String Quartet No.2 in d minor, Op.26
Ferruccio Busoni (1866-1924) is remembered as a great pianist and was among the first rank of virtuosi during his lifetime, but what generally is no longer remembered is that he was an important composer. Cecil Gray, writing in Cobbett’s Cyclopedic Survey of Chamber Music notes:
“The popular notion that his creative efforts were simply the outcome of a virtuoso’s ultimate ambition, when no further laurels remained to be conquered in his own sphere, is wholly erroneous. There can be little doubt that if he had been a less brilliant player, his music would have received greater attention. This is the great tragedy of Busoni’s career...Busoni’s significance as a composer has often been grievously under-estimated. In natural talents he was richly endowed, and in technical command and versatility of achievement possessed phenomenal powers.”
Born in Tuscany, Busoni’s parents were both musical. Busoni’s musical talent showed itself early and by the age of 8 he was performing before the public. The family then moved from Trieste to Vienna, so that Ferruccio might have better opportunities and so that he might study composition. In Vienna, Busoni befriended Karl Goldmark and got to know Brahms. In 1886, upon Brahms’ recommendation, Busoni was sent to the Leipzig Conservatory where he studied composition with Carl Reinecke. There, he had the chance to meet and get to know Tchaikovsky, Mahler, Sinding, Grieg and Delius. While he only spent a year at the Conservatory, he remained in Leipzig for three. His two string quartets date from this period. In 1890, Busoni received an appointment to teach at the Helsinki Conservatory where he met Sibelius. In this same year, his Concertino for Piano & Orchestra Op.31a won the Rubenstein Prize which brought a professorship at the Moscow Conservatory which he turned down to pursue a concert career in America. He concertized in the States for three years while teaching at the New England Conservatory in Boston. In 1894, he settled in Berlin where, except during WWI, he remained based for the rest of his life when not touring. After the War he was made a professor at the Berlin Academy of the Arts and began to hold master classes where his new theories about composition began to influence a younger generation of composers such as Kurt Weill and Philipp Jarnach. While no adherent of the Schönbergian 12 tone school, Busoni did believe that, “Everything experimental from the beginning of the 20th century should be used, incorporated in the coming finality.” He opposed the late 19th century trend to programmatic music and urged his students to restudy Bach and Mozart, the greatest exponents of absolute music.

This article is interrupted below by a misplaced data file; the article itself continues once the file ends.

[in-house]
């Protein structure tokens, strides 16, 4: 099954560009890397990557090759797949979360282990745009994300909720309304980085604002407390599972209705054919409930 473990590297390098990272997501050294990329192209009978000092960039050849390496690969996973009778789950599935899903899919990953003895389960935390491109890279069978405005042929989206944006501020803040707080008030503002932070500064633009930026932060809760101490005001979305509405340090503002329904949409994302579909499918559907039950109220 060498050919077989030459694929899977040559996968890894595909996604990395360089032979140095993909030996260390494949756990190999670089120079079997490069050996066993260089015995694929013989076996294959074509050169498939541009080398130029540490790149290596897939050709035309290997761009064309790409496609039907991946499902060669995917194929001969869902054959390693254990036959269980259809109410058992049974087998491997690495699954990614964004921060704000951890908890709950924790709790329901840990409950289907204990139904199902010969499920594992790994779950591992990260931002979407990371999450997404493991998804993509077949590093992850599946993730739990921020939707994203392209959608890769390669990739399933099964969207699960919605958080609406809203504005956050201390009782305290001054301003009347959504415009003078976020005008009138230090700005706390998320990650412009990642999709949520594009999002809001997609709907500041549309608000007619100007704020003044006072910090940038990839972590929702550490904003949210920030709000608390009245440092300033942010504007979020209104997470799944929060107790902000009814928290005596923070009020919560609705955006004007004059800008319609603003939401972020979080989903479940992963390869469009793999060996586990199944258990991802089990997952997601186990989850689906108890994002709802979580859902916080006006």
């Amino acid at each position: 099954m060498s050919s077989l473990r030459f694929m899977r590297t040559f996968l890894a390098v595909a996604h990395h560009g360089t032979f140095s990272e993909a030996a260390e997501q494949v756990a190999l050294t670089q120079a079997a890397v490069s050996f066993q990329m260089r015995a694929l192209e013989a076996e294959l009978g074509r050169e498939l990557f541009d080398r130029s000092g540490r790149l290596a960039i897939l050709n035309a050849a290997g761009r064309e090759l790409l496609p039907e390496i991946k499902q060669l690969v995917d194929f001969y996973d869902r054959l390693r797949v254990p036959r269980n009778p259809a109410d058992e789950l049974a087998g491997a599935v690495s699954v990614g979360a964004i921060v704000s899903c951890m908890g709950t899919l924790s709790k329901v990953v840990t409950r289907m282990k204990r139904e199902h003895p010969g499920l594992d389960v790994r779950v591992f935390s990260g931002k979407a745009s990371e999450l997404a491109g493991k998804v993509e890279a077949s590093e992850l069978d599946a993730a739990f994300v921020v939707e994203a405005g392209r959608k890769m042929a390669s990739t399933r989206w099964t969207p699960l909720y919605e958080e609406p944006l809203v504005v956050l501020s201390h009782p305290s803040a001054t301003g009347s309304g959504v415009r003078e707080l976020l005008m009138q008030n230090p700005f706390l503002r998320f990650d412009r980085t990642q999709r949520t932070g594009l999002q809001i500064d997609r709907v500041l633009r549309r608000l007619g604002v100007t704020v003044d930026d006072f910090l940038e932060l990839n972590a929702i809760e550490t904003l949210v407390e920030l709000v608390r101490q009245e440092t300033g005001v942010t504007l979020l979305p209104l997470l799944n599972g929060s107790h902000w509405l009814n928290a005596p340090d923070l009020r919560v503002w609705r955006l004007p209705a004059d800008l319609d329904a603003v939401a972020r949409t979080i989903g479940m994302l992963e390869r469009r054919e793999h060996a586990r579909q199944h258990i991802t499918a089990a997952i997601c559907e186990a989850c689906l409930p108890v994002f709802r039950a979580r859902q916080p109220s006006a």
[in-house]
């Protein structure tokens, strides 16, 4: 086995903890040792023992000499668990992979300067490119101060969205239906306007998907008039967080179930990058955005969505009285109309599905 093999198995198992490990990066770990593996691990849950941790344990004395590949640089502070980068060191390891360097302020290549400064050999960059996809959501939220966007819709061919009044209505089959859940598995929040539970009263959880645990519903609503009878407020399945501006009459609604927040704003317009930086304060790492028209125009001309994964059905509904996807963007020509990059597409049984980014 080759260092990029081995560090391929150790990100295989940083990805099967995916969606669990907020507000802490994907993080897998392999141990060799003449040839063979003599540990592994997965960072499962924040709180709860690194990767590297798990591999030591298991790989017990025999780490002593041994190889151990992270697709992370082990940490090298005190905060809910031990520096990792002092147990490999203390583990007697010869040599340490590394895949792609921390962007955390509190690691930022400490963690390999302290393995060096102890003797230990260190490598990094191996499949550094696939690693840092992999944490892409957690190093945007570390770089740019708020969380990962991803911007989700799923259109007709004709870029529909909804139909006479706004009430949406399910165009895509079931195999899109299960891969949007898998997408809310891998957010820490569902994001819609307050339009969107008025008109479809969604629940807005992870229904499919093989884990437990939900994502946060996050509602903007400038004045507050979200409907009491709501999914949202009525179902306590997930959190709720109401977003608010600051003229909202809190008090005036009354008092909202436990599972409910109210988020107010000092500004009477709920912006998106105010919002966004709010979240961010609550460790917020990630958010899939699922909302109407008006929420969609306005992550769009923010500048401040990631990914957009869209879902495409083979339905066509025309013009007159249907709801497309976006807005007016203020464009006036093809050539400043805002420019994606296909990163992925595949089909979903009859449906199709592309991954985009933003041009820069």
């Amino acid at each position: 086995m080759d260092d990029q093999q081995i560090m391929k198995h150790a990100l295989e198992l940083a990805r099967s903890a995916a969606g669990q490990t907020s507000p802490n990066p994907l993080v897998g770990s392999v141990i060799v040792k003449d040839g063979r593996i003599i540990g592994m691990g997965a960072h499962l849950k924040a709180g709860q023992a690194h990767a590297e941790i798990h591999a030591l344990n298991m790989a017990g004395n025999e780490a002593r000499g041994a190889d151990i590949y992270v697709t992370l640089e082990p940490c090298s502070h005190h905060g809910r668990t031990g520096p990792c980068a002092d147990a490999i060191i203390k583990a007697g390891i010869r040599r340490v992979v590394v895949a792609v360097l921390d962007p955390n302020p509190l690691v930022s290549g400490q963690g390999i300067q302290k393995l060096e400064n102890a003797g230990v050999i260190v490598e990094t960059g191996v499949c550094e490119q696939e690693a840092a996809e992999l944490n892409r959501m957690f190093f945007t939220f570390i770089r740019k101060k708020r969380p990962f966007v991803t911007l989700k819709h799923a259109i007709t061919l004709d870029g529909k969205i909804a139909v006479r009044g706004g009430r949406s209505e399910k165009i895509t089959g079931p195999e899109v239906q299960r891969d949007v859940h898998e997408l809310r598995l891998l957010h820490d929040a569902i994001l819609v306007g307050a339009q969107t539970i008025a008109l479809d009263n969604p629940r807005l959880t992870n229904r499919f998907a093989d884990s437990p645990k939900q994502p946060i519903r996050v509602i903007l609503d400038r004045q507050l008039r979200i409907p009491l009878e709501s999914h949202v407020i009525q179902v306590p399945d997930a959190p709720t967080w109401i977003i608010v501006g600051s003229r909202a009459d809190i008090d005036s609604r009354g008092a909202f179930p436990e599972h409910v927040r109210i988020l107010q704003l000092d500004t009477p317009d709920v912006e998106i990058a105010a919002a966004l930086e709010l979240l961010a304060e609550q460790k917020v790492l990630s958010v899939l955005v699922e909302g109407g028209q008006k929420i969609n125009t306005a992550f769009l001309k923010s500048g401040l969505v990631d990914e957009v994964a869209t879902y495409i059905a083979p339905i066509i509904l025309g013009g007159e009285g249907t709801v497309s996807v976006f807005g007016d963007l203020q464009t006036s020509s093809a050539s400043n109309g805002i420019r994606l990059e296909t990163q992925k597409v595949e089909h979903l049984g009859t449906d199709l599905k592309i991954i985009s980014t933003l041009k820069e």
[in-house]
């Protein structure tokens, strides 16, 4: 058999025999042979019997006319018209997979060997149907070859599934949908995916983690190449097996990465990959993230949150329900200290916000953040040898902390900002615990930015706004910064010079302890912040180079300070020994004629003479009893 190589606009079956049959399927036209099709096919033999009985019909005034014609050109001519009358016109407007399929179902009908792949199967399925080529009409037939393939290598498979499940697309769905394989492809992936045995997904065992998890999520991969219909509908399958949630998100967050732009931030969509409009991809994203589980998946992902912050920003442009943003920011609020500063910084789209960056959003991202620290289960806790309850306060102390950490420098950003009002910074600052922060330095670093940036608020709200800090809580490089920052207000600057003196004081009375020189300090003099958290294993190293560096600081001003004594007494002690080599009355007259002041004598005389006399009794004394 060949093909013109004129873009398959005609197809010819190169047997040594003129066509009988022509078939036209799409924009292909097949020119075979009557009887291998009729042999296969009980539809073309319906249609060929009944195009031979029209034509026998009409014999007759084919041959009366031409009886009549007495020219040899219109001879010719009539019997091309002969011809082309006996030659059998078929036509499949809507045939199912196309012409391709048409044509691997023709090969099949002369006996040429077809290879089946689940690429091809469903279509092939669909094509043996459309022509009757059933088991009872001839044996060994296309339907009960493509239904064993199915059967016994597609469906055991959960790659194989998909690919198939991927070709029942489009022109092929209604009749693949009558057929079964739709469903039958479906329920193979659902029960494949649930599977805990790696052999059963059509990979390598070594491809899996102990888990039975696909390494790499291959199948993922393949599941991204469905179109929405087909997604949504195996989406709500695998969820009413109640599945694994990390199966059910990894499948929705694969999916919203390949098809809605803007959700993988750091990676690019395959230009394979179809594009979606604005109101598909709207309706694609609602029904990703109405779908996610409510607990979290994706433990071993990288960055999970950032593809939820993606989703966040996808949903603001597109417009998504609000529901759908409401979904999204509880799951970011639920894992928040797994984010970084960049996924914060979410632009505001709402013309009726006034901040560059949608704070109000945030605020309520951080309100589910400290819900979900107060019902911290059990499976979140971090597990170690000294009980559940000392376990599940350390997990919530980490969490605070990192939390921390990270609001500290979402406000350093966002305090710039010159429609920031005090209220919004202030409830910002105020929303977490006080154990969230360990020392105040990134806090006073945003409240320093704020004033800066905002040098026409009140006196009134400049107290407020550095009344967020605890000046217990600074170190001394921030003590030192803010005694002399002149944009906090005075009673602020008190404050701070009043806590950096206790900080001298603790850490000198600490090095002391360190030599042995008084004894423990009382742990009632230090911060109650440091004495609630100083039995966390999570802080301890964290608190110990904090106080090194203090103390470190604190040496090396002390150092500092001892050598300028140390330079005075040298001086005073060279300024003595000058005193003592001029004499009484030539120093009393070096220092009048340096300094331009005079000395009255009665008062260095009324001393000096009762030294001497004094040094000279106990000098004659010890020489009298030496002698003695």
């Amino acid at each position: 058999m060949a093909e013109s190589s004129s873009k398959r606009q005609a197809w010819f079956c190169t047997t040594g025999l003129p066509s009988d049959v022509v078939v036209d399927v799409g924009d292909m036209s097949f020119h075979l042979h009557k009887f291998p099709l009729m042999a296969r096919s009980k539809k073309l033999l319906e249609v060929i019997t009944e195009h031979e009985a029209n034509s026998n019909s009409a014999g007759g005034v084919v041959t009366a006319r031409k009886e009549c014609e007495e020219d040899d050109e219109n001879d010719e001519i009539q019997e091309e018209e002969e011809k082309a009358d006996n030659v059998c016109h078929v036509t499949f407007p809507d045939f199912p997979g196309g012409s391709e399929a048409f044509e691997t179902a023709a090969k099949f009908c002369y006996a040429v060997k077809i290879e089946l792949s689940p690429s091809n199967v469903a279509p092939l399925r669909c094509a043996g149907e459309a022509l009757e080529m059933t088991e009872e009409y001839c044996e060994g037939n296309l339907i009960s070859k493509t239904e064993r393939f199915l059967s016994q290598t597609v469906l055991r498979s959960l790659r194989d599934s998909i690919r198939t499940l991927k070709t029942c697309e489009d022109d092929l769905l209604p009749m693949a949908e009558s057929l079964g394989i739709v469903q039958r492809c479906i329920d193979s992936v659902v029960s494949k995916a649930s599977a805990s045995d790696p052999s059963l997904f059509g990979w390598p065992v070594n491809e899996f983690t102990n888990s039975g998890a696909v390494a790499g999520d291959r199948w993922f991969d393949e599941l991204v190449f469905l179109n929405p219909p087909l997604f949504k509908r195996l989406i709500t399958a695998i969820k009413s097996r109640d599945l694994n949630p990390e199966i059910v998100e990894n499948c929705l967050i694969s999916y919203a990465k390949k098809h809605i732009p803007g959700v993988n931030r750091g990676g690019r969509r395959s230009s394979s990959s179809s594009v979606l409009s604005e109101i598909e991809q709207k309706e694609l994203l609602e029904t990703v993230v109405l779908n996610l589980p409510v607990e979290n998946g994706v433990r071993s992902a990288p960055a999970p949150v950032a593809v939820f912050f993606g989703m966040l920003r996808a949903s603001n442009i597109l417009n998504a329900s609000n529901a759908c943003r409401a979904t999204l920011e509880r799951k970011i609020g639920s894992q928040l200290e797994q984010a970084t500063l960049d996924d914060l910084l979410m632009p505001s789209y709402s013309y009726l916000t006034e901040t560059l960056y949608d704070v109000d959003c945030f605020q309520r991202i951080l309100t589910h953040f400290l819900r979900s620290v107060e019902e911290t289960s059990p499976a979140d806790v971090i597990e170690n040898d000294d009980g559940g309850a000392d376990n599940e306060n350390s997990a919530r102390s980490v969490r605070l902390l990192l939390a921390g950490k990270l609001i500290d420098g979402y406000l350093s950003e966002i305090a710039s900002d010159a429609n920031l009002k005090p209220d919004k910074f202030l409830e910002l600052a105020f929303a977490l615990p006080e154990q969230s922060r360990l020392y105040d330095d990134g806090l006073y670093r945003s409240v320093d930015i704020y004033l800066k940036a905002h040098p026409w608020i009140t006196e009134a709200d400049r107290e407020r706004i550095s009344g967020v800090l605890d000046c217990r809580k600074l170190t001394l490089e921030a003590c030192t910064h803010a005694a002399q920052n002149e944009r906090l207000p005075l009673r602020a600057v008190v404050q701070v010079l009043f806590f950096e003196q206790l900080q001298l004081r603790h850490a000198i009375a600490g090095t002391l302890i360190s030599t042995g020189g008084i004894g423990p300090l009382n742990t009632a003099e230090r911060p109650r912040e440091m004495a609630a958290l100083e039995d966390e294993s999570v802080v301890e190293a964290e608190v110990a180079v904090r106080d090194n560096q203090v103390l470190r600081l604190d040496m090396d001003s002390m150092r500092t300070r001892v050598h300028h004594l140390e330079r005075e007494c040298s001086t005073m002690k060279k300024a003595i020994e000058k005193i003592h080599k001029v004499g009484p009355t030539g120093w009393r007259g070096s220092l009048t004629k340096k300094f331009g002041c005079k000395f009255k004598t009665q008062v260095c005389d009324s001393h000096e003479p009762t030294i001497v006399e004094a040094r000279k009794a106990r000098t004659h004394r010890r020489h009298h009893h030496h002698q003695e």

String Quartet No.2 in d, Op.26 dates from 1889, Busoni’s last year spent in Leipzig at which point he was no longer studying at the Conservatory. The Quartet begins with a massive and very powerful Allegro energico. After 3 unison chords, the cello brings forth an ominous theme which is sounded over a low, lengthy pedal note in the 2nd violin and a series of hurried 8th notes of the same pitch in the viola. There is an instant sense of urgency. Tension grows as this theme is developed. Suddenly, a furious and heroic second theme of powerful 8th notes bursts forth as the viola and 2nd violin each present a measure and a half of it in a virtuosic hand-off. We find traditional tonality cleverly interspersed with modernity and the music virtually bristles with original and unusual ideas. The Beethovian second movement, Andante con moto, is much more traditional. It begins as a lovely, melancholy duet between the cello and first violin. Next comes a Vivace assai. It is a scherzo that might make perfect music for a frenzied chase down a torch lit but dark passage way beneath a mediaeval castle. Busoni begins the finale with an introduction, Andantino. It is pensive though not ominous and bears no relationship to themood of main movement, Allegro con brio (mit Humor). The first subject is given to the cello alone with the development beginning with a short fugue which is gradually torn apart by a process of chromatic disintegration. For 1889, there are a lot of advanced tonalities and fresh rhythmic ideas to be found here. This Quartet belongs in the front rank. It is a masterpiece, very original and entirely successful. It should be in the repertoire and is highly recommended to professional quartets looking for an accessible modern work by an accomplished composer.